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and marked attention ; while he sees all, some he observes with peculiar pleasure, as well as with the nicest inspection; for “though the Lord be high, yet bath he respect unto the lowly ;" his name is holy, and he dwells on high, yet to that man he looks, and with him he also dwells, that is poor and of a contrite spirit, and trembleth at his word.For among all the tribes of men that pass before him, it is not the rich man, it is not the mighty man, it is not the self-righteous man, that attracts his notice; but he that confesses his sins with a “humble, lowly, penitent and obedient heart." He, sees, and he loves to see; he hears, and he loves to hear, the man who says, “ I have sinned, and

perverted that which was right, and it profited me not.”

Having attempted to illustrate the text, on the Divine inspection, let us now behold how it,

II, Unfolds the language of unfeigned repent

For here God fixes his eyes upon one who says, “ I have sinned, and perverted that which was right, and it profited me not." The man who makes a confession like this, is far better in the sight of God, than he who says he has no sin, and thus deceives himself. The humbled publican shall go down to his house justified, rather than the vaunting pharisee. This is a confession which deserves attention ; it is one that will suit us all. It is a confession, an acknowledgment, Ist of having committed enormous crimes, “ I have sinned ;" 2011, of having abused the best of blessings, “I have perverted that which was right;" 3rd, of having experienced disappointment from sinful pursuits, and it profited me not.” This is, I say,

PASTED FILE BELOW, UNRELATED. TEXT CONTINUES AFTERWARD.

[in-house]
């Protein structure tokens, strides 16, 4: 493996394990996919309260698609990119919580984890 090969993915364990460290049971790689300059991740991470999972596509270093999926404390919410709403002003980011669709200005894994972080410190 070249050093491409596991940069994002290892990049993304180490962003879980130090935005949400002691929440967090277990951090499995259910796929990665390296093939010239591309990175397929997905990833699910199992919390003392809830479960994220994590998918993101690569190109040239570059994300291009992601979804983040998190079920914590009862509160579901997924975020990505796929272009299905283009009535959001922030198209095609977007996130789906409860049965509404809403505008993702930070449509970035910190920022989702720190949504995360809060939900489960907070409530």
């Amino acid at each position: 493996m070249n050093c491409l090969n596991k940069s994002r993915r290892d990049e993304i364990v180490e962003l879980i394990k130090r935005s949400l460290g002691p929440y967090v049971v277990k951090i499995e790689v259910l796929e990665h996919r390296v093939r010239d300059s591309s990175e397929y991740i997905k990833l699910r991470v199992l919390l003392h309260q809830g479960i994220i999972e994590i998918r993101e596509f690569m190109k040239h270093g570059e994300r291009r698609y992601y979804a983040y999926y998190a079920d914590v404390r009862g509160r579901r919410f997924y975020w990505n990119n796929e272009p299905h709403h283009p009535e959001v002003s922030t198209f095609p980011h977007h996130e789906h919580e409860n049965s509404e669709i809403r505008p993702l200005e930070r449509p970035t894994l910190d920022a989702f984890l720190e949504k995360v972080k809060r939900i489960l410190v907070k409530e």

1. A confession of having by sin offended against God. He says, “I have sinned." Like Job, a




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penitent appears to say, “Behold, I am vile." "I have sinned, what shall I do unto thee, O thou Preserver of men ?" Like David to Nathan, he says, “I have sinned against the Lord.” Like the prodigal, he cries, saying, “ Father, I have sinned against Heaven, and in thy sight, and am no more worthy to be called thy son. I am" verily guilty concerning this thing." Wherever the Spirit of God has begun to work upon the soul, there will be this sense of unworthiness; this conviction of sin ; this inward consciousness that all has not been right between God and the soul. “ God be merciful unto me a sinner,” is a cry which the great God knows well would suit us all. “I have sinned.” Born in sin and shapen in iniquity, as I grew up to manhood, I gave awful proofs of the depravity of my nature. I neglected God and prayer; I secretly loved and cherished sin; I walked in the broad road that leadeth to destruction. There must be a measure of shame and confusion of face upon every one of us, when we approach a holy God; and the true penitent, feeling that it is of no use to attempt to conceal sin, because God looketh upon men, and knows it all; I say, being conscious of this, he confesses and forsakes his sin. He sees his guilt and shame, and casts himnself upon the pure, free mercy of God in Christ.

2. This is a confession of having abused the best of blessings; "I have perverted that which was right.” That is, thy holy providence gave me many peculiar and rich favors, which I employed to a bad purpose, or entirely neglected. A true penitent confesses that the goodness of God had not, till lately, led him to repentance. There are various right things, excellent blessings, which, in

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the state of nature, we have perverted. Divine forbearance is a great good ; for, “it is of the Lord's mercies that we are not consumed ;' and yet, perhaps I am addressing some, who, " because sentence against an evil work has not been executed speedily, have their hearts fully set in them to do evil.”